Someone needs to tell Friendly Fires that summer starts in June. On their second album, Pala, the English dance punks bring out the carnival in full force, in turn creating the first great summer album of 2011. The band is completely self-aware, and the strengths that make Pala such an enjoyable experience are clear: big hooks, fun lyrics and a not-quite-chillwave rhythm that screams Brazil more than Southern California.


From the simply amazing album opener, “Live Those Days Tonight,” it’s clear that Friendly Fires is not going to unlock the secret to life, unless that secret is a sweaty, sexy dance party, which it just might be. A minute in, the quiet buildup explodes into booming drums and buzzy synths that combine with singer Ed Macfarlane’s appealingly solid vocals. The contrast between the swaying melodies and his emotional vocals is one of Friendly Fires’ secret weapons: A great rhythm can take you so far, but a good singer pushes it over the top into play-on-repeat status.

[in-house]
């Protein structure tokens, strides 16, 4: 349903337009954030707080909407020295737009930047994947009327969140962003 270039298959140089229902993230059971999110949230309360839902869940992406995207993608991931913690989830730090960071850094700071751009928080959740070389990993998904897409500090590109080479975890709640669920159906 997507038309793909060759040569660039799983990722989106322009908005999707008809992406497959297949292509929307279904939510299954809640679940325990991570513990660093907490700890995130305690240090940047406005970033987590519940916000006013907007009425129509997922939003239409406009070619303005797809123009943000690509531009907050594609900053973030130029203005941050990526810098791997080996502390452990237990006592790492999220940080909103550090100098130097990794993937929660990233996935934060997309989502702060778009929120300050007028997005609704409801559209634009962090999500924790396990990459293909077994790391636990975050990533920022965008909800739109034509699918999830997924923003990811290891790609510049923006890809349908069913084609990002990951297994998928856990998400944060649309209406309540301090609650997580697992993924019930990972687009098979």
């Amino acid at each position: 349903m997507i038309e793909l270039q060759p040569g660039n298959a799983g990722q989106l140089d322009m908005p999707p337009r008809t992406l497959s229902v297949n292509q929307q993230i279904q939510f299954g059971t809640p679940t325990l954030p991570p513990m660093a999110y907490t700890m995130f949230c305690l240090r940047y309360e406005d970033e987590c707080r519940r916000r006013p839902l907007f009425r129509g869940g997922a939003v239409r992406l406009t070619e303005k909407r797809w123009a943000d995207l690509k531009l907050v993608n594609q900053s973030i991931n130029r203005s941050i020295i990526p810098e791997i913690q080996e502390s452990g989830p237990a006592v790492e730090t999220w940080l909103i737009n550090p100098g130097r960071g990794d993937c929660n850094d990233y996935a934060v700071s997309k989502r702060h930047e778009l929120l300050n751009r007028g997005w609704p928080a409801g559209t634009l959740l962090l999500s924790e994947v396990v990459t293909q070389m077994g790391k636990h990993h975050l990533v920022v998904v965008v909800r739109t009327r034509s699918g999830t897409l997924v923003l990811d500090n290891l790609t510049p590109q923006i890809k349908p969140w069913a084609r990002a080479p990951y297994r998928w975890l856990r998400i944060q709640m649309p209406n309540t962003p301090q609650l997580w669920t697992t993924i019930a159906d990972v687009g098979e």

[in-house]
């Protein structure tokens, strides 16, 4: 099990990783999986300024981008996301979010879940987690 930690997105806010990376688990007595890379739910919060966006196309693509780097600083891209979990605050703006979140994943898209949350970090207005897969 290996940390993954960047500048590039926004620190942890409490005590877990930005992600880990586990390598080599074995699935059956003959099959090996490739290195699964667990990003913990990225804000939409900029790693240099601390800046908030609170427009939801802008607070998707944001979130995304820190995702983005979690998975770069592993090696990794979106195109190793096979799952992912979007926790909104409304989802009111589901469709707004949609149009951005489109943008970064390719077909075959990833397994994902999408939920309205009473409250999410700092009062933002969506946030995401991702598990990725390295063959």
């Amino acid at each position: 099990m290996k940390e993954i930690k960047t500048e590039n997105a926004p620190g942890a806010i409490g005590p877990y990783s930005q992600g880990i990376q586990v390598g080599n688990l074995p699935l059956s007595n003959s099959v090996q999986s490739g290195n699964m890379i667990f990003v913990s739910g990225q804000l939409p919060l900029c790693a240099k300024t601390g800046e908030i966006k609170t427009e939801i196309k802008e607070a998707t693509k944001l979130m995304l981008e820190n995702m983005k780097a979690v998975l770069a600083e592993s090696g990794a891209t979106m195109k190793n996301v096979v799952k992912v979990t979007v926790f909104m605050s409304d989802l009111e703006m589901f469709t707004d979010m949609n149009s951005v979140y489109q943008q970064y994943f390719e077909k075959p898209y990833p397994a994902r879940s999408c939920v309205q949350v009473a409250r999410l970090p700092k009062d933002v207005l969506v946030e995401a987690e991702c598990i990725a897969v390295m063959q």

Despite the band’s focus on making people move, there is some variety within the movements Friendly Fires wishes to inspire. The standout title track shines as the best example of this. Borrowing from the so-called “PBR&B” movement that includes artists like the Weeknd and Frank Ocean, “Pala” slows the proceedings down as the album turns over to its stellar second half. Macfarlane adopts his most ethereal voice as the four-minute track swoons back and forth like a couple at 4 a.m. Pacing is what this album has in the right: The next track, “Show Me Lights,” picks up the pace without bludgeoning the listener with another samba-esque tune, which is exactly what the next two, “True Love” and “Pull Me Back To Earth,” provide.


Then there’s “Chimes,” the best song on the album and one that will represent Friendly Fires on the indie club soundtrack. Starting with distinct (and cheesy) wind chimes, the track then evolves into a slow-paced romp through the brightest parts of the night. It’s infectious, it’s energetic, and it features a hell of a chorus: “I can’t stop chasing your love!” As the swirling “Helpless” closes out the album amidst the sound of seagulls, morning has come for Pala‘s night, and damn if we all don’t need some time to rest … or to press play again.